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```					                                                                           Econ 203, September 2006
Dr. L. Welling

REVIEW OF MATHEMATICAL TOOLS

There will be a reasonable amount of basic algebra and calculus used in the lectures
(recall that a course in single variable calculus is a pre- requisite for this course). The
text’s math review is at http://www.mcgrawhill.ca/college/olcsupport/frank2/math/ ;
I would advise you to familiarize yourself with this early in the term, so that you know
where to go if you need a math reference. I intend this summary to be primarily a
reminder of, rather than an introduction to, the math, so should any of the content (other
than possibly the last section) completely unfamiliar, please see me asap.

1. Functions of one variable:           Y=f(X)    "Y is a function of X"
Here the value of Y depends on the value assigned to the variable X: Y is the
dependent, or endogenous, variable, and X is the independent (exogenous) variable. In
consumer theory, the notation Qd=f(P) means that quantity demanded is a function of
price, where the latter is taken to be exogenous.

There are various types of functions used frequently in economics:
a) Linear functions:
The general form is Y  a  bX where parameters a , b are both constants.                     If this
function is plotted with the independent variable on the horizontal axis, the result is a
straight line with a vertical intercept given by the parameter a and slope equal to the
parameter b .
Examples:
Function                        Value of vertical intercept     Value of slope
Y=4X                            0                               4
y=-3+4x                         -3                              4

In much of economics, we treat quantity as the endogenous variable. This fits with the
theory, when we view individual consumers (and frequently firms) as price-takers, so
quantity is a function of price. However, when we plot a demand (or supply) curve, we
put quantity on the horizontal axis, and price on the vertical axis. Thus, if I write the
equation of a demand curve as Qd=100 – 5p, then a=100 and b=-5.
The parameter a is the value of the endogenous variable when the exogenous variable
is equal to zero; according to this equation, when p=0 consumers wish to purchase 100

math review, Page 1 of 6
Econ 203, September 2006
Dr. L. Welling

units of the good.     The value of the exogenous variable at which the endogenous
variable is equal to zero is a / b : no one is willing to purchase the good if p  20.
The parameter b gives the amount by which the endogenous variable changes when
the exogenous variable increases by one unit. (This is equal to the derivative of the
linear function.) The two examples in the table above are increasing functions: increases
in X cause increases in Y. The demand curve describes a decreasing function. With
linear functions, the change in the dependent variable from a unit change in the
independent variable is independent of the level of that variable: that is, the graph is a
straight line with constant slope equal to b .

Definition 1: the slope of a straight line is the ratio of the change in the dependent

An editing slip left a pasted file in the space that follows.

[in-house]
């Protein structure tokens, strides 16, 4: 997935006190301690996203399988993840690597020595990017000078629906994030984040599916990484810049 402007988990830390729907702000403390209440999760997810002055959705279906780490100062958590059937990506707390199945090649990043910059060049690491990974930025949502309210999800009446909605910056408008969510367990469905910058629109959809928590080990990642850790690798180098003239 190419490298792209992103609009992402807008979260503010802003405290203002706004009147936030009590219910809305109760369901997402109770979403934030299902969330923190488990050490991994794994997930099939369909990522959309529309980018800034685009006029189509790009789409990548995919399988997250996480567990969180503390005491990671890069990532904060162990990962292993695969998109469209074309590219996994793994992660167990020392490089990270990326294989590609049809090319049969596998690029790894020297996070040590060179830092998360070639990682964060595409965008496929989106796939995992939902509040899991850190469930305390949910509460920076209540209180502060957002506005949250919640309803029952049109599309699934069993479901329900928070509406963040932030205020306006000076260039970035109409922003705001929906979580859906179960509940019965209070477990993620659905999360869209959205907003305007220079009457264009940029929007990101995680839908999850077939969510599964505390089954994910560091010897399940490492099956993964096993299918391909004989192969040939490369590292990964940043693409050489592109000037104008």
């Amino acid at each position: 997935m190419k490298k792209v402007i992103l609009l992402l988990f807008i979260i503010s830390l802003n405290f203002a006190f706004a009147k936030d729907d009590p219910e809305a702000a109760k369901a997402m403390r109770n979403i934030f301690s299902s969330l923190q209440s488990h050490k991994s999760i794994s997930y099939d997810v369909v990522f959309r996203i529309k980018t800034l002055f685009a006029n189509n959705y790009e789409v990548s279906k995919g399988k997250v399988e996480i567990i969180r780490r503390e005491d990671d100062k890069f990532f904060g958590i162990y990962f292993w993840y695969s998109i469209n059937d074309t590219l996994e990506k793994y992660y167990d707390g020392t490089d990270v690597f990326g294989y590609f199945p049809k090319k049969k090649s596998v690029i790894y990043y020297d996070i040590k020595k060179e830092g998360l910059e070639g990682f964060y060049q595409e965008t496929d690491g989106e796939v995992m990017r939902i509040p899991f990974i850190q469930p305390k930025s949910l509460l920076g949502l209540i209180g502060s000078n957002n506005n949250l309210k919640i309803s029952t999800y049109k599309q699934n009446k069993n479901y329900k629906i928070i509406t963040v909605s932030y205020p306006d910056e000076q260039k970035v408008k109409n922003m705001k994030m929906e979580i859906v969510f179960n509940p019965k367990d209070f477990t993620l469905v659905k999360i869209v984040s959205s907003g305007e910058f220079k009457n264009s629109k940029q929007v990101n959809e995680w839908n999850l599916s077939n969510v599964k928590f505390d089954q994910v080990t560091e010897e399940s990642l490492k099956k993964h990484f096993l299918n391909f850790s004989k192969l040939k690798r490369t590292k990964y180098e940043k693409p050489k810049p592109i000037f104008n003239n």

variable to the change in the independent variable for a movement along the line:

change in Y Y
slope =                            is the Greek letter delta, used to denote change
change in X X

Beware:     our habit of putting price on the vertical axis and quantity on the
horizontal can be a source of confusion here.         If the demand curve is given by
change in Q Q
Q=f(P), then "the slope of the demand curve" is                      . The graph
change in P P
which    we    plot,   with   P    on     the   vertical   axis,     has     a    slope      of
change in P P    1
       ; this is the slope of the inverse demand curve.
change in Q Q Q
P

Parallel lines have a common slope; we use this feature in microeconomics in
distinguishing income and substitution effects in consumer theory, and in the derivation
of the cost function in the theory of the firm.

b) Non-linear functions:
The simplest type is a quadratic function:         Y  a  bx  cx2        with a, b, c constants.
Notice that when c=0, this quadratic reduces to a linear function.

math review, Page 2 of 6
Econ 203, September 2006
Dr. L. Welling

As before, the constant a gives the value of the dependent variable when the
independent variable is equal to zero.           To determine the value of the independent
variable, x , for which the dependent variable is just equal to zero we use the quadratic

b  b 2  4 ac
formula: x 
2c
NOTE: this version of the formula uses the notation above, where a is the constant and

c the coefficient on x 2 .
(I include this formula here because it is sometimes useful in production theory
problems, and many people (including me!) neither remember the formula nor have a
convenient reference for it.)

Definition 2: the slope of a nonlinear function at a particular point is equal to the slope of
the straight line that is tangent to the function at that point.

The value of the slope of the function Y=f(X) at some point is given by the value of the
dy
derivative of the function, f '( X )       , at that point.
dx
dy
Example: the derivative of the function y  a  bx  cx 2 is           b  2cx.
dx
Notice that the derivative of a quadratic function is linear in x (an increasing function if
c>0, decreasing if c<0). You might find it useful to calculate the values of both the
function and the derivative for X=1,2,3,…10 and the following parameter triples:
(a,b,c) = ({1,2,3), (3, 1,2), (2, 3, -1)}. Graph the functions as well.

An extreme value of a function is a maximum or minimum value of the function. At an
extreme value, the slope of a function will be equal to zero (for an unconstrained max or
min). Since the slope gives the value of the rate of change of the function for a small